As an expat you are likely to be subject to much uncertainty, you may need to move country at a moments notice. Many overseas employers will not offer the conventional pension schemes that you would receive in your home country. You may not be eligible for the local retirement fund as well. You also need to look at how you’re going to build your retirement income if you can’t continue to pay into your pension back home.
The earlier you start, the less onerous saving for your retirement is likely to be. You may also be able to afford to take greater risk with investments the further away you are from retirement, as temporary shortfalls caused by fluctuations in the market can be smoothed out over time.
There is a great saying. ‘The best time to plant a tree is 20 years ago. The second best time is today’
When thinking about saving and investing for retirement, it's important to consider where you plan to retire to, along with how income from your retirement savings will be taxed in retirement.
Look into the cost of living in your new country and tax implications in both your home country and adoptive country. You might be in the situation where you have moved to various countries throughout your working life, holding retirement savings in each.
When you're planning for retirement, there are some key issues you need to consider:
Where do you want to live when you retire? - If you're thinking of retiring abroad, it's worth checking how the cost of living compares with other countries. When do you want to retire? – The day you want to move into retirement whether it is early or later. Costs that you may not considered? – Your children may have moved out but they may also live in different parts of the world. Travelling to see them will be a big expense. The cost of health care is likely to be higher in retirement While some expats choose to return home in retirement, their experiences of life abroad may convince them to remain overseas. This could be either in the country in which they've been residing, or a different country that might offer an improved quality of life, a better climate or allow them to be closer to family.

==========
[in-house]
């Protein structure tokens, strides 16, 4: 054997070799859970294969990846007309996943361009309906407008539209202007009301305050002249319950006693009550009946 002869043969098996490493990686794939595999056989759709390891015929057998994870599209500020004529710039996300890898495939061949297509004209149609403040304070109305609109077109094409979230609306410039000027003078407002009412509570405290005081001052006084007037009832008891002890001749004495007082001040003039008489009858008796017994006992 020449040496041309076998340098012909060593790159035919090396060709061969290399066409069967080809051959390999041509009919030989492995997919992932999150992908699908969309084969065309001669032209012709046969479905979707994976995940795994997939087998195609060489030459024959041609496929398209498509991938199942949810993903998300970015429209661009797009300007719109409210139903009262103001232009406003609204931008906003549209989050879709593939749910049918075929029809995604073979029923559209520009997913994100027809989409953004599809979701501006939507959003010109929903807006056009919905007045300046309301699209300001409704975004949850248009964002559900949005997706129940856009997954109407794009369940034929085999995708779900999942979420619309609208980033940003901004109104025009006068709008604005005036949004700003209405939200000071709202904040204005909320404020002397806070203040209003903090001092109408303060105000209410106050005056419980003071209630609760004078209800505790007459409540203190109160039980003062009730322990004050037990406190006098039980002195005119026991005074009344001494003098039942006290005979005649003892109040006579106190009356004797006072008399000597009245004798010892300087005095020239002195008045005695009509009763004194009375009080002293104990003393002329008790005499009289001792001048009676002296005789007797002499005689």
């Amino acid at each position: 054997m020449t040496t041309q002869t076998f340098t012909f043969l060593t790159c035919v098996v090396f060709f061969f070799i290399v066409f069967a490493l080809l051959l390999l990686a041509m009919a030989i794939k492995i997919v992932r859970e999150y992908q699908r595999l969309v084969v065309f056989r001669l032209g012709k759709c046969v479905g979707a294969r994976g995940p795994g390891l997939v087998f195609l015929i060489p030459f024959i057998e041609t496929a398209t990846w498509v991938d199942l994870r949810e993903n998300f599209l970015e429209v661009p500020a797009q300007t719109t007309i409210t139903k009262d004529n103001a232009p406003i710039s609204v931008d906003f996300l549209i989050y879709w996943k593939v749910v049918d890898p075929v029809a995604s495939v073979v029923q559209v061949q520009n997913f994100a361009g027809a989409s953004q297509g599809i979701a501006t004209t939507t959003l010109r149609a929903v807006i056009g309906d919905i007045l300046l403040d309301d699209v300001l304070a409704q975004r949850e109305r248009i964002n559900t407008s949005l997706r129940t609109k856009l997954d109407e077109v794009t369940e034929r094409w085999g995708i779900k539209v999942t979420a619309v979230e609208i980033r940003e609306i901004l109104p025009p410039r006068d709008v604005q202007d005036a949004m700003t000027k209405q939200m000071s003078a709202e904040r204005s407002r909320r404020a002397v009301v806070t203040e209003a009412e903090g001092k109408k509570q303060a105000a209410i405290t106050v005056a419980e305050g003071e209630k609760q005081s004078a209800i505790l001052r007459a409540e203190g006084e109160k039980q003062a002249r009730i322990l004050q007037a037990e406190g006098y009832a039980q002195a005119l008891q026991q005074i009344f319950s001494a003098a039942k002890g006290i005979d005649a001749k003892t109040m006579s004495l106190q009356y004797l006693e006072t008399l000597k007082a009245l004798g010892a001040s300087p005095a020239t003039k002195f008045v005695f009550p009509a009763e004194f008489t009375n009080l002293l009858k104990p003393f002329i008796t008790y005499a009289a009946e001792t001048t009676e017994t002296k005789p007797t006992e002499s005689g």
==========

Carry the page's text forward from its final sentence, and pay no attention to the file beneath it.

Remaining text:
Many are now looking for flexibility in retirement, which could include more extensive travelling and homes in different countries. It could involve more adventurous activities that they were unable to pursue when working, due to time constraints or having young children in tow. So how does an expat create a retirement fund? Create Multiple streams of income.
Once you have calculated how much you need, where you are likely to be and what expenses there are going to be. The creation of the retirement fund will come from different sources of income accumulated such as:
• Conventional occupational pension scheme • Buy to let property portfolio • Cash in the bank • Share portfolio • Social security or government pension • Consultancy work or part-time work in retirement • Small business
Mr. and Mrs. Brown live in Singapore and wish to retire to Malaysia. They have calculated that they need 50,000 GBP per year. Their daughter is in Australia after remaining there after university and their son is in Italy working. They expect to travel to both countries to see them. They still need to maintain their health insurance and the cost of flights each year.
They receive 8,000 GBP each from the UK basic state pensions and Mr Brown receives 12,000 GBP from an occupational pension scheme. They have a buy to let property in the UK that provides them with 12,000 GBP per year. They have a portfolio of 500,000 GBP they need to generate 10,000 from this, even though it could produce a lot more.